film
Arts and Entertainment
'Knowledge is power': Angelina Jolie has written about her preventive surgery
film
News
Zayn has become the first member to leave One Direction. 'I have to do what feels right in my heart,' he said
peopleWe wince at anguish of fans, but his 1D departure shows the perils of fame in the social media age
Caption competition
Caption competition
  • Get to the point
Latest stories from i100
Have you tried new the Independent Digital Edition apps?
Daily Quiz
Independent Dating
and  

By clicking 'Search' you
are agreeing to our
Terms of Use.

Election 2015: How many of the Government's coalition agreement promises have been kept?

Promises, promises

But how many coalition agreement pledges have been kept?
The Gaza fisherman who built his own reef - and was shot dead there by an Israeli gunboat

The death of a Gaza fisherman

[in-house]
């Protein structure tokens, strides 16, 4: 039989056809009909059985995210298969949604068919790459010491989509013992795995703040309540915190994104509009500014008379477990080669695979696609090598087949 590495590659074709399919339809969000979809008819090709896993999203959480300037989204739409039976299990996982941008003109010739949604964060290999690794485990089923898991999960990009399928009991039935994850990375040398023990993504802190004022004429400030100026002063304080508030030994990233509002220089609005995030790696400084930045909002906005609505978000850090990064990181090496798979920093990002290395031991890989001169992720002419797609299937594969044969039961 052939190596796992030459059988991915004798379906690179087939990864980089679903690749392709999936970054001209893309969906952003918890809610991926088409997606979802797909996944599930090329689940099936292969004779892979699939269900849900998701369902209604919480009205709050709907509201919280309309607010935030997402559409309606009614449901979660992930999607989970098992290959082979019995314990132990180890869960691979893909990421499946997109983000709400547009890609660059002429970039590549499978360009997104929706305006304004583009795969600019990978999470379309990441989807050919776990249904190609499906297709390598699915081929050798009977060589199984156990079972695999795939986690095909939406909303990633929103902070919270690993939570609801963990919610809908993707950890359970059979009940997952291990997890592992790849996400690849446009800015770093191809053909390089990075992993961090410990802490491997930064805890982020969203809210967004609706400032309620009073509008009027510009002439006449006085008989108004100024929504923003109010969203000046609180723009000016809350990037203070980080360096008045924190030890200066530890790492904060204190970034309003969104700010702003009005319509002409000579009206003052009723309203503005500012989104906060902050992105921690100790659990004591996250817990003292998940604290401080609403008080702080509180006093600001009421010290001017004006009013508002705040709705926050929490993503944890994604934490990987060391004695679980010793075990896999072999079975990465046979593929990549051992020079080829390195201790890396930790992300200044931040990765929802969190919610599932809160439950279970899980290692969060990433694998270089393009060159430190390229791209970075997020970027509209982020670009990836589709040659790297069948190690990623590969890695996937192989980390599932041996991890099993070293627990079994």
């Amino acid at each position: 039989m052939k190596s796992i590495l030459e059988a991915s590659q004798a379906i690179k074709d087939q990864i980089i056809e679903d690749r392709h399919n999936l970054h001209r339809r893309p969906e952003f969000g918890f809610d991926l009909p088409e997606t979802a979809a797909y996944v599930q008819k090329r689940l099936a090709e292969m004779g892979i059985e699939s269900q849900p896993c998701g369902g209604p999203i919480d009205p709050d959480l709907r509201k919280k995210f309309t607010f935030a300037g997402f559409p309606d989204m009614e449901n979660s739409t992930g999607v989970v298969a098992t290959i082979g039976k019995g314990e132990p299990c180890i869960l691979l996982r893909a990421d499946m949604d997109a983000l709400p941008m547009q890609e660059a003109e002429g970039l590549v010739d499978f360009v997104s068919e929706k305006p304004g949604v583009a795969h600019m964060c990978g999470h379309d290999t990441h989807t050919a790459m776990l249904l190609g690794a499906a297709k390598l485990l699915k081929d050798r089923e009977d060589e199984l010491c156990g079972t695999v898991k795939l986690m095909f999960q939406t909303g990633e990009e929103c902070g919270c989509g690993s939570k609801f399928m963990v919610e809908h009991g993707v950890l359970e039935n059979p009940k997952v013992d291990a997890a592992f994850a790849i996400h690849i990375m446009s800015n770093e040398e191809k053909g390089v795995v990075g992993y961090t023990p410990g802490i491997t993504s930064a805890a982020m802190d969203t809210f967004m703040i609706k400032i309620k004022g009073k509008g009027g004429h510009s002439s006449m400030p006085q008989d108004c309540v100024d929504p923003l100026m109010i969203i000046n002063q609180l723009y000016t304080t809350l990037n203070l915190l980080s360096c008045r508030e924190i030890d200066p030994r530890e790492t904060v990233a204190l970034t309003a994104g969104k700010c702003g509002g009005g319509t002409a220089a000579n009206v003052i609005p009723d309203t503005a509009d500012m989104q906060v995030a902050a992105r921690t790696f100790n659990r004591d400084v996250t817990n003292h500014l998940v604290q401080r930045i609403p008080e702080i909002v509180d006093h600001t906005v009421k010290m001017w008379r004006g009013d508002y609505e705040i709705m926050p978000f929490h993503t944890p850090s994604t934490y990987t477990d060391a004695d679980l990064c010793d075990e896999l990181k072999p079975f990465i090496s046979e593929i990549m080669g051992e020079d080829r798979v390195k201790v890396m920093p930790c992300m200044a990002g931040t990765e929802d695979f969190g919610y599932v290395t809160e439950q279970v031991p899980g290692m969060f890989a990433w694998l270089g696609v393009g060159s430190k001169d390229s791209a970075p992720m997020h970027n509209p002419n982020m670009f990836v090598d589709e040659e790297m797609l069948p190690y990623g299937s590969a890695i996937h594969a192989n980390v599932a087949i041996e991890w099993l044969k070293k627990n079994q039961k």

He built his own reef, and was fatally shot there by an Israeli gunboat
Saudi Arabia's airstrikes in Yemen are fuelling the Gulf's fire

Saudi airstrikes are fuelling the Gulf's fire

Arab intervention in Yemen risks entrenching Sunni-Shia divide and handing a victory to Isis, says Patrick Cockburn
Zayn Malik's departure from One Direction shows the perils of fame in the age of social media

The only direction Zayn could go

We wince at the anguish of One Direction's fans, but Malik's departure shows the perils of fame in the age of social media
Young Magician of the Year 2015: Meet the schoolgirl from Newcastle who has her heart set on being the competition's first female winner

Spells like teen spirit

A 16-year-old from Newcastle has set her heart on being the first female to win Young Magician of the Year. Jonathan Owen meets her
Jonathan Anderson: If fashion is a cycle, this young man knows just how to ride it

If fashion is a cycle, this young man knows just how to ride it

British designer Jonathan Anderson is putting his stamp on venerable house Loewe
Number plates scheme could provide a licence to offend in the land of the free

Licence to offend in the land of the free